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Bass are keying on crawdads in February, so go with baits in crawdad colors: reds, browns and golds. Go slow, don’t stay home
579 Views - Posted: February 23 at 9:00 am

Lots of bass fishermen shy away from fishing in February, and that’s a big mistake. The fishing can be tremendous if you can get a little warming trend. You’ll need to break out your crankbaits, your jerkbaits and your jigs — and an Alabama rig, you can’t leave that out.

When water temperatures get down to 50 degrees or below, a jig can be your best bet for winter bass. Be a weather watcher
610 Views - Posted: December 25, 2014 at 9:00 am

There are a lot of good reasons to fish in December, chief among them, most everybody else is deer hunting, and you’ve pretty much got the lake to yourself.

A crankbait is the No. 1 tool to catch plenty of October bass. Crank up an October bass
800 Views - Posted: October 27, 2014 at 9:00 am

If you love to bass fish, especially if you love to throw a crankbait like I do, you can’t get enough of October. It is probably the best month of the year to have a big, diving plug tied on to the end of your line if you’re a North Carolina fisherman.

Bass may move closer to the surface in August on some lakes, but you’re more likely to have success fishing in deep water. Pay attention to details
1625 Views - Posted: August 26, 2014 at 9:00 am

August has always been a tough month for bass fishermen, because the fish start getting spread out — there aren’t nearly as many grouped up — and because you might find them anywhere from around shallow docks to 25 feet deep.

On North Carolina lakes, June is a fantastic month to catch largemouth bass because they’re hungry and they’re not particular about the baits they’ll bite. June can be best month
901 Views - Posted: June 26, 2014 at 9:00 am

June has always been one of my favorite months to fish for bass in North Carolina, and not just because there’s usually a great crankbait bite. It’s a time when no matter how you like to fish, you can catch fish that way, and almost anywhere you go. You can catch fish shallow, at mid-depths and deeper. You can catch fish on topwater in the mornings, on soft-plastic baits, on spinnerbaits, on crankbaits. Nobody has a big advantage; it’s just a matter of what stage the bigger fish are in.

Small crankbaits will likely play a big role in bass fishing this April, thanks to what appears to be a delayed spring. I might enjoy this April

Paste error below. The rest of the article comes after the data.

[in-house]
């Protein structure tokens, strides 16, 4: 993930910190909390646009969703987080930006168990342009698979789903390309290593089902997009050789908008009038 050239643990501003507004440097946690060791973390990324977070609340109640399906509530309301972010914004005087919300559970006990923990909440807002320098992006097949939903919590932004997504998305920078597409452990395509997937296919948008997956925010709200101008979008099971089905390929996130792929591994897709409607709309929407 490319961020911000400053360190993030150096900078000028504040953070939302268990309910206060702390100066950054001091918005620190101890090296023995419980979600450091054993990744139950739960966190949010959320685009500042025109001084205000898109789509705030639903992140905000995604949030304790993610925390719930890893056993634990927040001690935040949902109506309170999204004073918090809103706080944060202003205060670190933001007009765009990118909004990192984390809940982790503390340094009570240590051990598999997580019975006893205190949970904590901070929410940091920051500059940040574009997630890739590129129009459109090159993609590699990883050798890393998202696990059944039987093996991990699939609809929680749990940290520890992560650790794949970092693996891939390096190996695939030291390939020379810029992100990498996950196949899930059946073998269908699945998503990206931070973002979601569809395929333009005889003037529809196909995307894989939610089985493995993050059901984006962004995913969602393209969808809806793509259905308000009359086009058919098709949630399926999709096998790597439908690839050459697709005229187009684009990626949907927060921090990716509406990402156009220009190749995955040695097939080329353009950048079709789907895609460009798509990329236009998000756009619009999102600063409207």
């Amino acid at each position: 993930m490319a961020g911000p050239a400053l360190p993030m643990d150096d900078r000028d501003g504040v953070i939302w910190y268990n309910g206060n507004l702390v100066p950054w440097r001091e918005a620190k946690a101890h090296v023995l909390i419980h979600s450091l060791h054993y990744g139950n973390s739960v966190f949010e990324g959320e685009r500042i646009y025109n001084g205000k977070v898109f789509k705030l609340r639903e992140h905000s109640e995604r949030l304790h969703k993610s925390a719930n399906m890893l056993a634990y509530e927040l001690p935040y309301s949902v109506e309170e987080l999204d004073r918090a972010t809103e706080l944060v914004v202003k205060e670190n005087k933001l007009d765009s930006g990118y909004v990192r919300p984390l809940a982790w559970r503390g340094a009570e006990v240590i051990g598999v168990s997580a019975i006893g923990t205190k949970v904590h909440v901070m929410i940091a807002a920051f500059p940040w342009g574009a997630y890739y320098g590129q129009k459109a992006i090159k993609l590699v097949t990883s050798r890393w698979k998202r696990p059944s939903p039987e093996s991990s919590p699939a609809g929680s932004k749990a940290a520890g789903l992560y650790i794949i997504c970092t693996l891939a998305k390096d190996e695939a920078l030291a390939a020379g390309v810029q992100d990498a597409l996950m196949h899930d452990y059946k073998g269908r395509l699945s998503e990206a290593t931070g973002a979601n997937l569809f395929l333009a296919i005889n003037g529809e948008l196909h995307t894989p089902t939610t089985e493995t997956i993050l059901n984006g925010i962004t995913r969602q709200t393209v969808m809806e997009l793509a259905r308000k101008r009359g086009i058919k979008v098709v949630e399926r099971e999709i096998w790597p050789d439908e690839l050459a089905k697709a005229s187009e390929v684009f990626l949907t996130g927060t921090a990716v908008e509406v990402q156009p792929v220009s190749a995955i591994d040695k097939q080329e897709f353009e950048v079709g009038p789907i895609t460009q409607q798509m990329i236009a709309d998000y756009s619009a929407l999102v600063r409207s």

613 Views - Posted: April 29, 2014 at 9:00 am

I have made no bones about having trouble catching bass in April, because I’m a crankbait fisherman and it’s probably the worst month in North Carolina to fish a crankbait.

A jerkbait, retrieved with a slow, stop-and-go cadence, probably produces more February bass than any other bait. February: For slow jerks
751 Views - Posted: February 28, 2014 at 9:00 am

Not too many bass fishermen think about February as being a great month to get on the water, but if you’ve finished the boat shows and got all your tackle in order, you can catch some fish if you understand the problems involved.

Fishing is better in the winter on certain lakes, lakes with clear water like Norman, Badin, Tillery or Buggs Island. The main thing is, in clear water, fish seem to be a little more aggressive than they are in colder, muddy water; you’ve almost got to hit the fish in the head when it’s like that.

You can fish lakes that have hot holes like Norman and Wylie, where the water temperature around them can be seven, eight or 10 degrees warmer than anywhere else on those lakes. And at Norman, you’ve got spotted bass; they are more active, more aggressive in cold water, than largemouths. 

Fishermen can handle an awfully big striped bass on the same tackle they use to fish crankbaits for largemouth bass. Take time out for stripers
992 Views - Posted: December 27, 2013 at 9:00 am

As long as I’ve been fishing bass tournaments, December has been one of just a couple of months when there really wasn’t much on the schedule, even on the local level. That’s one reason that I’ve spent a lot of my December days on the water fishing for striped bass.

With lake levels higher and the water cooler than normal, will bass go all the way back in creeks this month? Maybe. What will October hold?
816 Views - Posted: October 30, 2013 at 9:00 am

October is one of my favorite months to catch bass on a crankbait in reservoirs around North Carolina. The fish are moving back into creeks, following baitfish, they relate to creek channels and they’ll get ganged up, so if you find a good spot, you can get well in a hurry.

A big, bulky, Texas-rigged plastic worm is a great bait when bass move into extremely deep water. Will August be different?
1268 Views - Posted: August 05, 2013 at 9:00 am
Most years, August is a very predictable month for bass fishermen in North Carolina. It’s hot, the water is at its hottest levels, and bass can be hard to catch.

Shad-colored crankbaits are hard to beat when bass recover from the spawn and feed again. It’s June — fish it like May
942 Views - Posted: June 06, 2013 at 9:00 am
June is normally one of my two favorite months to catch bass. They’re finished with the spawn, have moved back toward deep water and are fattening up after going without for a couple of weeks.

April means big bass in the shallows, looking to spawn. Look to pattern April fish
1654 Views - Posted: April 08, 2013 at 9:00 am
April is the month that bass spawn in most lakes around North Carolina, but when that happens exactly depends a lot on the weather and some other factors. Because I don’t like to fish for bedding bass — it’s not one of my strengths — I spend most of my time on the water looking for prespawn fish.